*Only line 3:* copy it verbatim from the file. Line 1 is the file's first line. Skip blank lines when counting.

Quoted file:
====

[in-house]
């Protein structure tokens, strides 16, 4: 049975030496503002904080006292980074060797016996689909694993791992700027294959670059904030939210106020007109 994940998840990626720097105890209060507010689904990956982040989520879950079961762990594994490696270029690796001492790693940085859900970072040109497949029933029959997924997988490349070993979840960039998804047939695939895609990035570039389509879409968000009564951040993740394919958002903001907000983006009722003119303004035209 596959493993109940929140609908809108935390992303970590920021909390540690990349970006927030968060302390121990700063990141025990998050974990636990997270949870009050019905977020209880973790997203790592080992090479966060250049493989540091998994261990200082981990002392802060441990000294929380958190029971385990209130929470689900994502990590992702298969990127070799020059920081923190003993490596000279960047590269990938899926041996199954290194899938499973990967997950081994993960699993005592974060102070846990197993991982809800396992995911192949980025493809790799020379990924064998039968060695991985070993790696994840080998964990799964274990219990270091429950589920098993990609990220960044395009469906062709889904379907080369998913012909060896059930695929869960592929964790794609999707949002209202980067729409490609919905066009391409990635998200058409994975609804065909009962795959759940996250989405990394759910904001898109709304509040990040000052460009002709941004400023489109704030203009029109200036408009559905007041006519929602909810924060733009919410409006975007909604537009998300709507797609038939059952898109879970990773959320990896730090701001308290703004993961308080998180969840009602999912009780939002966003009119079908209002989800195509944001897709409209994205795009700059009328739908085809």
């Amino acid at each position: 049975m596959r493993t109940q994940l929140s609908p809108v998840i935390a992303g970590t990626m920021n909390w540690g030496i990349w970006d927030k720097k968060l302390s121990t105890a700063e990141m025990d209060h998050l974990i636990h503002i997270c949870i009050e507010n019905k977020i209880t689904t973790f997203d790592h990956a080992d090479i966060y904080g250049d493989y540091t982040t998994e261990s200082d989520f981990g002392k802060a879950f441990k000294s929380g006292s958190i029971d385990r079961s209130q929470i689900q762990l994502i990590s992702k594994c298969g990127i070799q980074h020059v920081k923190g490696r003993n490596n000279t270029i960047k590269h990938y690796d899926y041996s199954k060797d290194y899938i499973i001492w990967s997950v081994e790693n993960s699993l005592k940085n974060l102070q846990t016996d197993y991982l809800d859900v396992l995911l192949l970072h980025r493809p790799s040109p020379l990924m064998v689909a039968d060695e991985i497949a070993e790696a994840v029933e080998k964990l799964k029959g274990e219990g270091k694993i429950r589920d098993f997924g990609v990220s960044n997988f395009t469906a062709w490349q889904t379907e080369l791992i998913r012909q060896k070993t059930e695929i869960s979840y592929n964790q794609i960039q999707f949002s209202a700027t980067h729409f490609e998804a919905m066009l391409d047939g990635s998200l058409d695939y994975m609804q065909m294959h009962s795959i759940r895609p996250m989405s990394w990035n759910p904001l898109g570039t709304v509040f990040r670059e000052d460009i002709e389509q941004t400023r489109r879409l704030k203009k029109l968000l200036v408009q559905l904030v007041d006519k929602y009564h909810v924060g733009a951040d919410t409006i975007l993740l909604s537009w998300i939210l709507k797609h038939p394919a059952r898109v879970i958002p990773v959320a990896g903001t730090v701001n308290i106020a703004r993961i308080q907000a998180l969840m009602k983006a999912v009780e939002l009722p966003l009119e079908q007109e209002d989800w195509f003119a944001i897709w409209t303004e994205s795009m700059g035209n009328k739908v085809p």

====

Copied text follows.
């Amino acid at each position: 049975m596959r493993t109940q994940l929140s609908p809108v998840i935390a992303g970590t990626m920021n909390w540690g030496i990349w970006d927030k720097k968060l302390s121990t105890a700063e990141m025990d209060h998050l974990i636990h503002i997270c949870i009050e507010n019905k977020i209880t689904t973790f997203d790592h990956a080992d090479i966060y904080g250049d493989y540091t982040t998994e261990s200082d989520f981990g002392k802060a879950f441990k000294s929380g006292s958190i029971d385990r079961s209130q929470i689900q762990l994502i990590s992702k594994c298969g990127i070799q980074h020059v920081k923190g490696r003993n490596n000279t270029i960047k590269h990938y690796d899926y041996s199954k060797d290194y899938i499973i001492w990967s997950v081994e790693n993960s699993l005592k940085n974060l102070q846990t016996d197993y991982l809800d859900v396992l995911l192949l970072h980025r493809p790799s040109p020379l990924m064998v689909a039968d060695e991985i497949a070993e790696a994840v029933e080998k964990l799964k029959g274990e219990g270091k694993i429950r589920d098993f997924g990609v990220s960044n997988f395009t469906a062709w490349q889904t379907e080369l791992i998913r012909q060896k070993t059930e695929i869960s979840y592929n964790q794609i960039q999707f949002s209202a700027t980067h729409f490609e998804a919905m066009l391409d047939g990635s998200l058409d695939y994975m609804q065909m294959h009962s795959i759940r895609p996250m989405s990394w990035n759910p904001l898109g570039t709304v509040f990040r670059e000052d460009i002709e389509q941004t400023r489109r879409l704030k203009k029109l968000l200036v408009q559905l904030v007041d006519k929602y009564h909810v924060g733009a951040d919410t409006i975007l993740l909604s537009w998300i939210l709507k797609h038939p394919a059952r898109v879970i958002p990773v959320a990896g903001t730090v701001n308290i106020a703004r993961i308080q907000a998180l969840m009602k983006a999912v009780e939002l009722p966003l009119e079908q007109e209002d989800w195509f003119a944001i897709w409209t303004e994205s795009m700059g035209n009328k739908v085809p």